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Could government IT be the silver lining to GAO's grey cloud forecast for state and local finances?

In recent years the federal Government Accountability Office (GAO) has released an annual report, State and Local Governments’ Fiscal Outlook. The most recent April 2012 update declares that “base case simulations show that the fiscal position of the sector will steadily decline through 2060 absent any policy changes.” Of course, we all know when we drive our cars that we are destined to crash absent any use of the steering wheel. Unfortunately, this 60 year projection leads to many breathless headlines in the major media, such as this one from Reuters: “Outlook still grim for US state, local budgets-GAO
 
That’s not to say the GAO report is not of value. However, it must be understood within its context. It is a long-range planning document based on the Congressional Budget Office’s (CBO) projections. The GAO report justifies its projection as follows:
 
We calculated that closing the fiscal gap (2013 to 2062) would require action to be taken today and maintained for each year equivalent to a 12.7 percent reduction in state and local government current expenditures.Closing the fiscal gap through revenue increases would require action on that side of a similar magnitude.
 
Such adjustments are not out of the realm of possibility. Significant economic growth, a war, or the implementation of value-added taxation (VAT)—to name just a few examples—could spur dramatic changes in state and local fiscal conditions over the next 50 years.
 
The report points to health care costs as the primary driver of its baseline scenario:
 
The model’s simulations show that the sector’s health-related costs will be about 3.9 percent of GDP in 2012 and 7.1 percent of GDP in 2060. In contrast, our model shows that other types of state and local government expenditures—such as wages and salaries of state and local workers—are expected to decline as a percentage of GDP. The model projects that the sector’s non-health-related costs will be about 10.4 percent of GDP in 2012 and 7.8 percent of GDP in 2060. (emphasis added)
 
The good news for government IT vendors here is that GAO's projected 25% decline in non-health-related costs (e.g., wages and salaries of state and local workers), considering continued population growth and service demand, would have to be due in large part to the implementation of technological automation.  Moreover, regardless of the fate of the Obama administration’s health care reforms, that legislation is only the beginning of a major national effort to reign in GAO's projected 82% increase in health-related costs through public and private action in coming decades. Government IT will have a growing role in that effort as well via health insurance exchanges, health IT, and MMIS modernization.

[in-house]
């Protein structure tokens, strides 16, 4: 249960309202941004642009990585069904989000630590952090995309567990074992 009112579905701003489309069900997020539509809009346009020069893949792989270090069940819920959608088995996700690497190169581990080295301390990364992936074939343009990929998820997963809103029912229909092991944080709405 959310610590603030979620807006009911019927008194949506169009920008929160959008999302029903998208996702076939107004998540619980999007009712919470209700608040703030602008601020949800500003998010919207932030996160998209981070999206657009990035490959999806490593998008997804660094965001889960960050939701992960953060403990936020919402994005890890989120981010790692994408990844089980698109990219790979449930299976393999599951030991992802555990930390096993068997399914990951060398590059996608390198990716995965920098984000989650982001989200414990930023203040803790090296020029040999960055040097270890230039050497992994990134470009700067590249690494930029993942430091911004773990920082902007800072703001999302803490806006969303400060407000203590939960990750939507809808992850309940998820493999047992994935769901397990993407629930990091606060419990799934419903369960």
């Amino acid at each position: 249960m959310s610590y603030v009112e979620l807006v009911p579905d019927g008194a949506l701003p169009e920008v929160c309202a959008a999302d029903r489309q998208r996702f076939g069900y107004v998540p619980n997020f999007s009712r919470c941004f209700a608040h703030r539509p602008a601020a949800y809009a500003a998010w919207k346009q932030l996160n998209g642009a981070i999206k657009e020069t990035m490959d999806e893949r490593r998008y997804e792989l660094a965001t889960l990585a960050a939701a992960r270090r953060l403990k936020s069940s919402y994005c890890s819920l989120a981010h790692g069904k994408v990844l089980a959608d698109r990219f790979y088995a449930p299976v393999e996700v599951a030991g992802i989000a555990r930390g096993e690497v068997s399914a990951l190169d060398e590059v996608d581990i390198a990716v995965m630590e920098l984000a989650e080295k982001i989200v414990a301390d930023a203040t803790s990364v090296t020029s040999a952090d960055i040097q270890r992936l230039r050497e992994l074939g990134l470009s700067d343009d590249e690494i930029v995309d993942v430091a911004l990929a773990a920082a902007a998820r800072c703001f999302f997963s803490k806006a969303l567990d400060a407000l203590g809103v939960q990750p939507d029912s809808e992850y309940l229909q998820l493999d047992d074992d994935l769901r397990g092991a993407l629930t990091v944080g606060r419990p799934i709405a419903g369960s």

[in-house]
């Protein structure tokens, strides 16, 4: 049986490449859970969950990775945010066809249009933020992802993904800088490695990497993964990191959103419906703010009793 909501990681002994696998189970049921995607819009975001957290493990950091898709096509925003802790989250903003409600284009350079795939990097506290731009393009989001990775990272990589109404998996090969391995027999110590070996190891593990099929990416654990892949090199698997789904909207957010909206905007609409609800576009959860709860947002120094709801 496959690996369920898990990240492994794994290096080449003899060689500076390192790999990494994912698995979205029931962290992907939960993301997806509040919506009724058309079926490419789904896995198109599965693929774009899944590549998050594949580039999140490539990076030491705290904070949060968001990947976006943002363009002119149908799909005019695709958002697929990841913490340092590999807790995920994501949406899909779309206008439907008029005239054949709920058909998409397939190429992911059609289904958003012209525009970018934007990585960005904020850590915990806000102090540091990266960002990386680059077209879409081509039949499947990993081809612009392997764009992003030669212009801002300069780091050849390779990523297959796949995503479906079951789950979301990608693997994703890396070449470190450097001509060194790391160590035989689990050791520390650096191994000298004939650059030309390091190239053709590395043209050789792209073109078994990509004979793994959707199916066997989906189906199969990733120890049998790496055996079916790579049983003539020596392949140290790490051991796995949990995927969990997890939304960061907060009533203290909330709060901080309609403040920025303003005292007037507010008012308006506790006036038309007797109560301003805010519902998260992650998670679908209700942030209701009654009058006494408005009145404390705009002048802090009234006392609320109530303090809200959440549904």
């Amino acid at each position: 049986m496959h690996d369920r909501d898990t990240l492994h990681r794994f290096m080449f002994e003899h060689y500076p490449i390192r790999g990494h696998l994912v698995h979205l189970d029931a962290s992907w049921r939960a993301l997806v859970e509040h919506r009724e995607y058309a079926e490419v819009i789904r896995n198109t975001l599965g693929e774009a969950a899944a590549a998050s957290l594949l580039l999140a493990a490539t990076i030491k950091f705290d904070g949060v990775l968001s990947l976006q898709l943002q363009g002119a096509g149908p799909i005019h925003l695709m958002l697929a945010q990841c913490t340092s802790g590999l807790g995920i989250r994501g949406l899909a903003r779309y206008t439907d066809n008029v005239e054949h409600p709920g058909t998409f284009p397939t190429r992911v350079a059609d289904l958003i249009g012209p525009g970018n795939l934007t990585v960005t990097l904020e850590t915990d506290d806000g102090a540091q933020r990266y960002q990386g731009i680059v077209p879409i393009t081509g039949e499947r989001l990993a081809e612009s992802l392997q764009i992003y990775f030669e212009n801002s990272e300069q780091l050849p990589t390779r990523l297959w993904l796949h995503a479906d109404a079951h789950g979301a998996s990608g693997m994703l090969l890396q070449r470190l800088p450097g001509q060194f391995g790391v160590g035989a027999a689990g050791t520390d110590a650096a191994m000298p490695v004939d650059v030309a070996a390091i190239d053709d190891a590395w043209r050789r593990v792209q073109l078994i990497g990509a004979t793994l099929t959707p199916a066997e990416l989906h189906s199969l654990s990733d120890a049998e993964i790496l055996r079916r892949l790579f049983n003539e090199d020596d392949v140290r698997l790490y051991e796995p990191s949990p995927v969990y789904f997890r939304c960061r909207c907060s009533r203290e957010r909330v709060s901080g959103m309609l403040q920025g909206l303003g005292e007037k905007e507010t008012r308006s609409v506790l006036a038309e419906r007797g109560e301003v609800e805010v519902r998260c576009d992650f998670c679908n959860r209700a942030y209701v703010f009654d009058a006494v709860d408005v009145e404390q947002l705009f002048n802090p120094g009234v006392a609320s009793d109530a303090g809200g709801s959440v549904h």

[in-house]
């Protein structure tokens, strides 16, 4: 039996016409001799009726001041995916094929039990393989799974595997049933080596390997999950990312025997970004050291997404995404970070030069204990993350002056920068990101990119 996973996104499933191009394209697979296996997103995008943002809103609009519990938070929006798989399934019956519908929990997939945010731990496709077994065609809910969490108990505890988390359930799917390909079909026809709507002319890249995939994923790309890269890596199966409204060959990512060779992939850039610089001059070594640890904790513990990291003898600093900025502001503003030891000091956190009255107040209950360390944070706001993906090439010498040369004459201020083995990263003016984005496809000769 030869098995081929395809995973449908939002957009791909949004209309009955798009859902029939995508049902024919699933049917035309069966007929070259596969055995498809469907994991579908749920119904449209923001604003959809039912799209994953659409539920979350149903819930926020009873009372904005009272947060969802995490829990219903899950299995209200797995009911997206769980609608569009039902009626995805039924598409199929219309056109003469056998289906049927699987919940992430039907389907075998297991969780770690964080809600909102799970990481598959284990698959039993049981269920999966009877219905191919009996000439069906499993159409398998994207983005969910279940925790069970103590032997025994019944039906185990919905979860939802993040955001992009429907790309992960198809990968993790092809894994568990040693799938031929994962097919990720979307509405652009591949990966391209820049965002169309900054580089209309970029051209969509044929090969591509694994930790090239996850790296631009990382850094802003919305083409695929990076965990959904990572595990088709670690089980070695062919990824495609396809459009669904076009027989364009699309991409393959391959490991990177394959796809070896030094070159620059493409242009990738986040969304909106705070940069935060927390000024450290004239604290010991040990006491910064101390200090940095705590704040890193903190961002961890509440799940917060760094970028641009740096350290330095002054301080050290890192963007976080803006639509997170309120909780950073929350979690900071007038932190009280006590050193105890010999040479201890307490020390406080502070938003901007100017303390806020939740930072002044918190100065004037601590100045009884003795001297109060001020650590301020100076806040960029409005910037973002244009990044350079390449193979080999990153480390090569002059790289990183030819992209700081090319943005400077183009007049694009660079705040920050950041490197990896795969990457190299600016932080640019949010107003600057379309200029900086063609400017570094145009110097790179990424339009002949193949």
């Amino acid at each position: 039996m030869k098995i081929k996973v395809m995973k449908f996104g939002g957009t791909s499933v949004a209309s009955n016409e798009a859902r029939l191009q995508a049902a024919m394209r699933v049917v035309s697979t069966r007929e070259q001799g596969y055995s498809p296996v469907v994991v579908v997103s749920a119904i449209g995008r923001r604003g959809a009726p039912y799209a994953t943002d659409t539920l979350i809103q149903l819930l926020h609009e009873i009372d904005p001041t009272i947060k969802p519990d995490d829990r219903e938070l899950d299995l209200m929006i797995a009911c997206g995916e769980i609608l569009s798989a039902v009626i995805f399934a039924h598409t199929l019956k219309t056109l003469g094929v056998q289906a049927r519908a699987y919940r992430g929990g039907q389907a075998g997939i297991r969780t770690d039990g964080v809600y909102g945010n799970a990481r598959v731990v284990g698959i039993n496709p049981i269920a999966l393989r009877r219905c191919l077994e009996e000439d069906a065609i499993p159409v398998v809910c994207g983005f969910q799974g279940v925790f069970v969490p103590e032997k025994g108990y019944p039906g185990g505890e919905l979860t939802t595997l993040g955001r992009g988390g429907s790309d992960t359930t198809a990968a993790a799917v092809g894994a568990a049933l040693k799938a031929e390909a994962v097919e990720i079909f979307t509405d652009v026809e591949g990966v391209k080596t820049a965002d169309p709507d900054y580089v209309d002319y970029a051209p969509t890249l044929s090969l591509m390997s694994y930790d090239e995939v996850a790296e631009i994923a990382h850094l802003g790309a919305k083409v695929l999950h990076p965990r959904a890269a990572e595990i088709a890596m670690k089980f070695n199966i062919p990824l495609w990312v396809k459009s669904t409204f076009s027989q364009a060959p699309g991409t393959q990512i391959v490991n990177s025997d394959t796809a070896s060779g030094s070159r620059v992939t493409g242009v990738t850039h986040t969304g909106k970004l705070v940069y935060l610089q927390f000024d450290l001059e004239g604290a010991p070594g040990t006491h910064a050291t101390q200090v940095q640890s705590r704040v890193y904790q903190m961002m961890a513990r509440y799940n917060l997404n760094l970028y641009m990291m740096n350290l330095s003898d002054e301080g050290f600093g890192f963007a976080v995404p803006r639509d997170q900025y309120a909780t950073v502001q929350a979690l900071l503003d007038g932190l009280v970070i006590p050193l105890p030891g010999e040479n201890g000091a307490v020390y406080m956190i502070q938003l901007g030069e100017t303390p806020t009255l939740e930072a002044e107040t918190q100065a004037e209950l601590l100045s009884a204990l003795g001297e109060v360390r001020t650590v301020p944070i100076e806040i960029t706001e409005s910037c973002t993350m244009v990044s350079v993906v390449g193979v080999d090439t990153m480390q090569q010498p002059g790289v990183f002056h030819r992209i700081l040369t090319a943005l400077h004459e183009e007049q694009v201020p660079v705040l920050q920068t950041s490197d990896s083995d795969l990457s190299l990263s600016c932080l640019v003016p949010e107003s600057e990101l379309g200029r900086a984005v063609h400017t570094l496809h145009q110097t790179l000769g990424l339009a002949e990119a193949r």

Analysts Take:
  • Long-term projections are good food for thought; however, long-term projections about government and policy are pinned to human nature, which can vary widely over the long run. Deltek will continue to monitor state and local fiscal conditions. You can find our free 2011 white paper on the subject here.
  • State and local spending on government IT could benefit within such a dire fiscal environment. While I don’t believe the state and local fiscal situation will be as bad as the GAO’s forecast, Deltek is confident that technology goods and services will increasingly be a contributor to solving long-term fiscal problems.
  • State and local policy leaders are not unaware of the challenges they face. Deltek research has found many governors and some local leaders beginning to focus on a wide range of government streamlining and performance-based management initiatives. This is only the tip of the iceberg. Fundamental reengineering of state and local government will be incremental and ongoing over the next decade or two.

 

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